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Vietnamese-Americans' new year dawns with tradition-filled delight

More than 500 people from Western New York's Vietnamese-American community danced the night away and wished one another "Chuc Mung Nam Moi" -- Happy New Year -- as Tet, the lunar new year, dawned today.

Not only is it the beginning of a new year, but Vietnamese who practice centuries-old traditions all become a year older today.

So Sunday evening's celebration in the banquet hall of Father Justin Council 5670, Knights of Columbus, on Union Road in Cheektowaga was not only a New Year's Eve party, but also a mass birthday party.

Tom Tran, vice president of the Vietnamese Community Association of Western New York, said it was an occasion to wish one another prosperity, good health, longevity, good luck, "and may all your wishes come true."

Tran said the first wave of immigrants from South Vietnam began settling in Western New York in 1975. They now number about 3,000, mostly in enclaves in Buffalo and Cheektowaga. Many second-generation Vietnamese-Americans speak fluent English, but Sunday's New Year's Eve celebration was conducted almost entirely in Vietnamese.

"Some of the younger ones are struggling to speak Vietnamese now, and we provide classes for them, but most of them speak English," Tran said.

Today begins the Year of the Dragon, believed to be an especially auspicious year because the dragon is the most powerful of the 12 signs of the zodiac, associated with high energy and prosperity. The dragon is the only mythical creature in the Eastern astrological table, which also includes the likes of horses and pigs.

It is considered to be the best year in which a boy can be born because it is said to bring strength, independence, bravery, wisdom and early maturity. On the dark side, however, it also is believed to bring trouble in female love lives, especially divorce, according to Vietnam Online.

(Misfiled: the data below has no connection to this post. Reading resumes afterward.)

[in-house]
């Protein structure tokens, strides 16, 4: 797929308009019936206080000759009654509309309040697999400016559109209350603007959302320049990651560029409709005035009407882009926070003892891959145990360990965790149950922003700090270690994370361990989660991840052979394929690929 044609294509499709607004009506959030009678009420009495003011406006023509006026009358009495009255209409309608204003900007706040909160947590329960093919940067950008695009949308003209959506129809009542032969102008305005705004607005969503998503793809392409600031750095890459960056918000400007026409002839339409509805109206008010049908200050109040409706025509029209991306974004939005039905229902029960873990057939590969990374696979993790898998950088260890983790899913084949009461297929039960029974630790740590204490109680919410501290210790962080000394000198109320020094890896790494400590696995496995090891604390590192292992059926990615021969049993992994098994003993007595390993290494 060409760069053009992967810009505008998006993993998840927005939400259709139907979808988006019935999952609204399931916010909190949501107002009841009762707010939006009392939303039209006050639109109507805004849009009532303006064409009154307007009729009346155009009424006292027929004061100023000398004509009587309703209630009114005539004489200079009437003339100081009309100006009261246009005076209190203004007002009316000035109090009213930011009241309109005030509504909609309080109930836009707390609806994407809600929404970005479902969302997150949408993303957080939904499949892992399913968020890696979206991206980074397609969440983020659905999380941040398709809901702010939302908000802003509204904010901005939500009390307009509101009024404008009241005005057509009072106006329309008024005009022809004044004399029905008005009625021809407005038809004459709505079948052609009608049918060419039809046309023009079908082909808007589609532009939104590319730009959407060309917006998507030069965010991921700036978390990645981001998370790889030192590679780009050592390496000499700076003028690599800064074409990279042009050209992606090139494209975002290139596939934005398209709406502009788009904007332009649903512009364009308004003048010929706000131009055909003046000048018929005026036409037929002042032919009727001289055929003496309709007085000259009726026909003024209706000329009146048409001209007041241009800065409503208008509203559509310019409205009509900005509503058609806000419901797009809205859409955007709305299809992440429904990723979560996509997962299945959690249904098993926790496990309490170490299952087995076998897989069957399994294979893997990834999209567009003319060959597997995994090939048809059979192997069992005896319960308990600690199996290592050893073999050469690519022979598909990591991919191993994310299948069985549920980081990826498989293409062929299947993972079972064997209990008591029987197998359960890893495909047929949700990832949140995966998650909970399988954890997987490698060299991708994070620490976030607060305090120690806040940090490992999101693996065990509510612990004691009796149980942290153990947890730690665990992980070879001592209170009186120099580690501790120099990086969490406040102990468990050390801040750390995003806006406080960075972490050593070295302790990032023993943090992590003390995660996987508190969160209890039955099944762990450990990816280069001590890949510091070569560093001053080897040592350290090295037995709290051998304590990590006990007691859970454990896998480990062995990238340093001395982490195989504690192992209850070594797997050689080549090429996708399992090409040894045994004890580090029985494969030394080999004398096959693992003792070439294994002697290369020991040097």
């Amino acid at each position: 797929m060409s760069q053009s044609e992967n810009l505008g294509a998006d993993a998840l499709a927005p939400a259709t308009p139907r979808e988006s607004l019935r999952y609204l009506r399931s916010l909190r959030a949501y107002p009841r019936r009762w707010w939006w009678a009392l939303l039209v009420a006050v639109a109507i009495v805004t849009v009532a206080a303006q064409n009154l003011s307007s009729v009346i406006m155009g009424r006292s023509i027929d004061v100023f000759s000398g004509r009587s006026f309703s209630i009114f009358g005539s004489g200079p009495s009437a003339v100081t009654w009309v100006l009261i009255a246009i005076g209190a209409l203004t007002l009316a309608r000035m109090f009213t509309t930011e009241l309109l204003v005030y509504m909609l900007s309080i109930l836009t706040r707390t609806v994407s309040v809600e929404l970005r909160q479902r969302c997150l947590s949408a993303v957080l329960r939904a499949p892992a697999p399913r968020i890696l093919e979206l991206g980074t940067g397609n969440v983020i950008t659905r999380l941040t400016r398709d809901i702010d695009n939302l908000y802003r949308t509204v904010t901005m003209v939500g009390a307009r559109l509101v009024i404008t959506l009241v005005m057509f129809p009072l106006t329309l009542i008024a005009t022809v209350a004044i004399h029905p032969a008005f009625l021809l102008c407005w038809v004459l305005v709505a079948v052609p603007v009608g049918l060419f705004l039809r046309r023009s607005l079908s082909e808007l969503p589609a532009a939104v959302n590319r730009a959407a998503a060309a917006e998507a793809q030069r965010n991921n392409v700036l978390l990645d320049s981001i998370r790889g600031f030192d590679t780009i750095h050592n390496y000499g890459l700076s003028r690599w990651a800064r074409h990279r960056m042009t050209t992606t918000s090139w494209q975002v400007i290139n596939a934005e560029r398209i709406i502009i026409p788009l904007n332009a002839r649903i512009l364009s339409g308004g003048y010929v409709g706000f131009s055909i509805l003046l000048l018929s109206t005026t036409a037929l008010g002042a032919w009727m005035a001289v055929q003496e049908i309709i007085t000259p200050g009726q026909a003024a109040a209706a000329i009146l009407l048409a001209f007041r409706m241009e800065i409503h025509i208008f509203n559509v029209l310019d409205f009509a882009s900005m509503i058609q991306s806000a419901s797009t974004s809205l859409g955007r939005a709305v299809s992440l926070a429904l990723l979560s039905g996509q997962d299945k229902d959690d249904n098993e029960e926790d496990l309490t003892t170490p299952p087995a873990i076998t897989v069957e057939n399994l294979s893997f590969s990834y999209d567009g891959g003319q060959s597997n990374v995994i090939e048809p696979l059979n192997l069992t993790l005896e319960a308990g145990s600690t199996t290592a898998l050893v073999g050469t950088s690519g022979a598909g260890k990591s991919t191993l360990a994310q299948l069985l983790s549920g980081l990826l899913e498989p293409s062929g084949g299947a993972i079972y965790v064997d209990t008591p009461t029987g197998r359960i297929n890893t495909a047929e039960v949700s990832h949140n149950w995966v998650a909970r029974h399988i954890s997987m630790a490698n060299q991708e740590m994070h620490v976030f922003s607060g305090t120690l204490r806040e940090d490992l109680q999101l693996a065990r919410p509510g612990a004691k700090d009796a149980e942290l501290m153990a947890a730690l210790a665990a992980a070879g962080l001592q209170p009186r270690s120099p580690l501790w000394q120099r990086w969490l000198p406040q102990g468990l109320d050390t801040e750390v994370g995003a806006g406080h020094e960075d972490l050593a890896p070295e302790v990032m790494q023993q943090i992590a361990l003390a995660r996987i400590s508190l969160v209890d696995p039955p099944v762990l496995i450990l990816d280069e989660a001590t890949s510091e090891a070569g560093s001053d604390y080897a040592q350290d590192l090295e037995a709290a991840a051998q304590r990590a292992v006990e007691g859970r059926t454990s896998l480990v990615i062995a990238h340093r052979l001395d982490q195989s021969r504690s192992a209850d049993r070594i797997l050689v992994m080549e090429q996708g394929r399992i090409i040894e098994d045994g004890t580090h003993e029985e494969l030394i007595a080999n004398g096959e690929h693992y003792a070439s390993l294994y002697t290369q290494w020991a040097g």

But there were no dark thoughts Sunday night -- New Year's Eve -- in the Knights of Columbus hall.

"We have adopted America as our own country, but we still are preserving our Vietnamese culture," Tran said.

Many Vietnamese-Americans attend Coronation of the Blessed Virgin Mary Catholic Church, 248 DeWitt St., or the Buddhist Cultural Center and Temple, 647 Fillmore Ave., Tran said.

Sunday's party was complete with brightly costumed dancers ranging from young children to mature adults. Native drummers provided rhythm, and a duo sang "Beautiful Saigon" in Vietnamese. Native foods, jewelry and Vietnamese books and magazines were sold.

Brian Rusk, representing the Hope for Tomorrow Foundation, reminded the partygoers that medical experts in Buffalo had teamed up to provide intricate surgery for patients who could not be treated in Vietnam, establishing an enduring bond between two cultures on opposite sides of the earth.

Among the highlights of the evening was an energetic dance by a brightly costumed dragon in yellow, red and silver, with two dancers inside the costume. The program included singing of both the U.S. and Vietnamese national anthems. The stage was decorated with U.S. and Vietnamese flags, and with two lighted, ceremonial candles.

Related photo on the Picture Page, C10.